Poetry - Issue 18 | June 2013

Cremation at Pushupatinath

by Bonnie


Cremation at Pashupatinath

The sacred river is reduced to a trickle;
its banks are littered with plastic bags.
Behind the temple wall, drone of chanting.

Wrapped in a saffron shroud, a body lies
on a pyre; the oldest son, dressed in white,
carries a bowl of fire three times around it,

places an ember into his father’s mouth.
The attending harijan dips handfuls of hay
into the river, lays them on the body.

Flames rise.  Blue smoke billows. 
One man standing behind the pyre
crosses his arms over his chest,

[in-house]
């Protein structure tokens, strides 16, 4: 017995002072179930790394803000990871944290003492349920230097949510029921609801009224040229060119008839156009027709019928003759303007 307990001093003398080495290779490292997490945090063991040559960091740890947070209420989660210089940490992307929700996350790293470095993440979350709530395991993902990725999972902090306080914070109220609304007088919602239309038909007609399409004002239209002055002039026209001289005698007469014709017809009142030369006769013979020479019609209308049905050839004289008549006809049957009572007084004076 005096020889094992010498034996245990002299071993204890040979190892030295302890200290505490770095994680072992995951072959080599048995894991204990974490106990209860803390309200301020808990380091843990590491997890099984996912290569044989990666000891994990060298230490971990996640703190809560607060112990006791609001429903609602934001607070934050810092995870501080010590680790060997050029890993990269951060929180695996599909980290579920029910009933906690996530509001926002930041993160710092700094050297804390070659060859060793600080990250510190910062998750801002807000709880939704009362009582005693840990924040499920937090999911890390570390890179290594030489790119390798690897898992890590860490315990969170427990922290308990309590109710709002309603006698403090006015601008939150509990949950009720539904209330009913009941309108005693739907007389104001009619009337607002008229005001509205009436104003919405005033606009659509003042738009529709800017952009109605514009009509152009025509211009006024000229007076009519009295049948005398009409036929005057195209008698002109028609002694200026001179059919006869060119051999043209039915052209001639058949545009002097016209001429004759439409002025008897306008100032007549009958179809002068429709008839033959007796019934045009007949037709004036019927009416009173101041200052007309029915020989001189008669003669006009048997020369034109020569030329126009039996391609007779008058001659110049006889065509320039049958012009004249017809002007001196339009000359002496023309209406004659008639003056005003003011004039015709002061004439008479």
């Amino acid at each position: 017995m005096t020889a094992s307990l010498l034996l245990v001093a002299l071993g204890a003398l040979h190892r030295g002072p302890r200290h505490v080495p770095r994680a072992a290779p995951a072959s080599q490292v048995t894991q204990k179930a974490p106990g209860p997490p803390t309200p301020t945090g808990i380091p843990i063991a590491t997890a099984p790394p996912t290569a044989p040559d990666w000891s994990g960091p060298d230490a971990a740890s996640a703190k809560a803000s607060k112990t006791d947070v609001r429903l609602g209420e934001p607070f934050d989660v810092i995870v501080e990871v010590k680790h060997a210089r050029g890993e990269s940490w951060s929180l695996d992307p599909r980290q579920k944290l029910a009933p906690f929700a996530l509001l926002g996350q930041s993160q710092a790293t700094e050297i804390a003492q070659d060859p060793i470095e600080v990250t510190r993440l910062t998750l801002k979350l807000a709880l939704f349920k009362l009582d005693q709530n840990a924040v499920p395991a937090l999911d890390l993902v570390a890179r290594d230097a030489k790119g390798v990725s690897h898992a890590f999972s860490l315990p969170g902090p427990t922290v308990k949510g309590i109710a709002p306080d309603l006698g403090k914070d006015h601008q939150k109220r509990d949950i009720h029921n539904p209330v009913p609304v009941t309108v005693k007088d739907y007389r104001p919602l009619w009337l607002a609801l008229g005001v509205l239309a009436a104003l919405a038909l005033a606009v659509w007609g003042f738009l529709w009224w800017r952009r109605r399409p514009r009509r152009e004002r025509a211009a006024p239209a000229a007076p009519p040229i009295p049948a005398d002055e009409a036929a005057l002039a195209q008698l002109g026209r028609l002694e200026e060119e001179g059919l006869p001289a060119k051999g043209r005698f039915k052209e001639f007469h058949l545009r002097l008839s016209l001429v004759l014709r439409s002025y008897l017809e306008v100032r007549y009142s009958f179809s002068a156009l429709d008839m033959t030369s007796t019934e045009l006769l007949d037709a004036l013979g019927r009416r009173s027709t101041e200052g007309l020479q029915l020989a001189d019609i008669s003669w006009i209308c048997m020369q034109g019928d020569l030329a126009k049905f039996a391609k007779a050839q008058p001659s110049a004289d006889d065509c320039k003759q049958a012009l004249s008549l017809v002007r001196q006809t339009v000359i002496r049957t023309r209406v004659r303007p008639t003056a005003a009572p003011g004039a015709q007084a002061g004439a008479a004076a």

another shifts his weight, lights a cigarette. 
When the fire is blazing, the son
breaks the skull with a bamboo stick

and the elements borrowed for this life
are restored to air, water, earth, fire, sky.
On the opposite bank, a wandering cow

creates a small disturbance, a boy kicks
a plastic bottle into the river while another
piles charcoal onto a two-wheeled cart.


About the author

Bonnie Bishop has lived in Italy and Greece and hitchhiked from Athens to Copenhagen. She has crossed Canada by train, marvelled at the terra cotta warriors in Xi’an, ridden an elephant in the jungle of Nepal and gazed at the Taj Mahal as the sun set and the full moon rose. Read her book, O Crocodile, (2013, Finishing Line Press).

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